A few readers have mentioned that our editorial policy seems to deflect criticism of the Holy Father, and seems to support his “agenda” without clarification. This is an accusation of what is called historically and theologically “Ultramontanism,” “a strong emphasis on papal authority and on centralization of the Church. The word identified those northern European members of the Church who regularly looked southward beyond the Alps (that is, to the popes of Rome) for guidance.”
The answer to this accusation is yes, we support the pope. We are Catholic people. We, as a Catholic people, need to have a respect for the office of the pope. The Lord Jesus, as detailed in Matthew 16, appointed Simon Peter to be the one who is the holder of the Keys of the Kingdom, and Sacred Tradition, a source of Divine Revelation, teaches us that the power of Peter is continued in the legitimate succession of those men elected to fulfill in charity the work of Peter.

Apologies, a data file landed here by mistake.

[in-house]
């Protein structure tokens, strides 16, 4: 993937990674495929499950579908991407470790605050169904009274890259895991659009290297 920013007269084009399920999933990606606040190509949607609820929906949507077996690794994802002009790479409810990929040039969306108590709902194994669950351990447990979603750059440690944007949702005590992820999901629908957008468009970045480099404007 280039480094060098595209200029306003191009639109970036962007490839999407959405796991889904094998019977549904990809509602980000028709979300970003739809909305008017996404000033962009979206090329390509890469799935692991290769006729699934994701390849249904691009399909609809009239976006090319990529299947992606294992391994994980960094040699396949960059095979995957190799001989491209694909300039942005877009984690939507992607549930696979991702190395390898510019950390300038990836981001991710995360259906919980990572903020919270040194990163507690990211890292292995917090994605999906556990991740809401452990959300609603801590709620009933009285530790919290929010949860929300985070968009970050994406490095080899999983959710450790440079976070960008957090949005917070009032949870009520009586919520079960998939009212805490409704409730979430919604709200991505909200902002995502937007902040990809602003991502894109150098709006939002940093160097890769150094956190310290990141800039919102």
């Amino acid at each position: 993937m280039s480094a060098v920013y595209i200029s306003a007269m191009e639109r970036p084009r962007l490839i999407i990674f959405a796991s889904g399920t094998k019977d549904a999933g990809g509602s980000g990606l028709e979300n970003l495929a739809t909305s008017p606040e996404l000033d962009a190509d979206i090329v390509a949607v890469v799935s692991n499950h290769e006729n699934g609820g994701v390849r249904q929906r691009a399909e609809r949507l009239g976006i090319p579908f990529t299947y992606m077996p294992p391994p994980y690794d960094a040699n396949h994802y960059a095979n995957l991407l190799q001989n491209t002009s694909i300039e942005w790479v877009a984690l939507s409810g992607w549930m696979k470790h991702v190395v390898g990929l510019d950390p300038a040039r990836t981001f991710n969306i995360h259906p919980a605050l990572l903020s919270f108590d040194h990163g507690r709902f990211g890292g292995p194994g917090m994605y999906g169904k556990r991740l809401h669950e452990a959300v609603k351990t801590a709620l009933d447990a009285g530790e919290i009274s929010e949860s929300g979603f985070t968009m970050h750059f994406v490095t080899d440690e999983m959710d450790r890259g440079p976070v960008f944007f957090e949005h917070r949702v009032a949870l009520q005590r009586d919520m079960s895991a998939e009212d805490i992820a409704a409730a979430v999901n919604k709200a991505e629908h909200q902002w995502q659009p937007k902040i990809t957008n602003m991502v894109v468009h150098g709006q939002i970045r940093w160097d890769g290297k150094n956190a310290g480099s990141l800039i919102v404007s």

Peter, in our modern world, is Francis, just as he was known as Benedict XVI from 2005 to 2013 and John Paul II from 1978 to 2005.
Pope Francis is the legitimately elected pontiff and we trust, as a matter of faith, that his election in March 2013 was guided by the Holy Spirit. This is not simply a pietism or an over-romanticism. We firmly hold that the Lord, the Giver of Life, the Third Person of the Trinity, the Holy Spirit, prompts all of the cardinals in the conclave to cast their vote for what they discern as the good of the Church. We hold that the Holy Spirit guides the Church, and despite the failings of the men who elect, somehow God is in charge of it all. We have the guarantee from Our Lord that we are built on solid rock, and that even hell itself will never prevail.
This doesn’t mean that there haven’t been popes who have been terrible leaders. This doesn’t mean that mistakes won’t be made. The Church, as the Body of Christ, as the People of God, reminds us, is sinless in herself; however, we men and women who make up the Church, we are sinners.
Our support of Pope Francis is a deep and abiding trust in the guidance of the Holy Spirit for the good of the Church and for the Office of the Papacy. It is essential to give respect, a heart willing to be open, and a ear willing to listen to Peter, now known as Francis. To do so is an act of faith, of hope and of charity, those great theological virtues.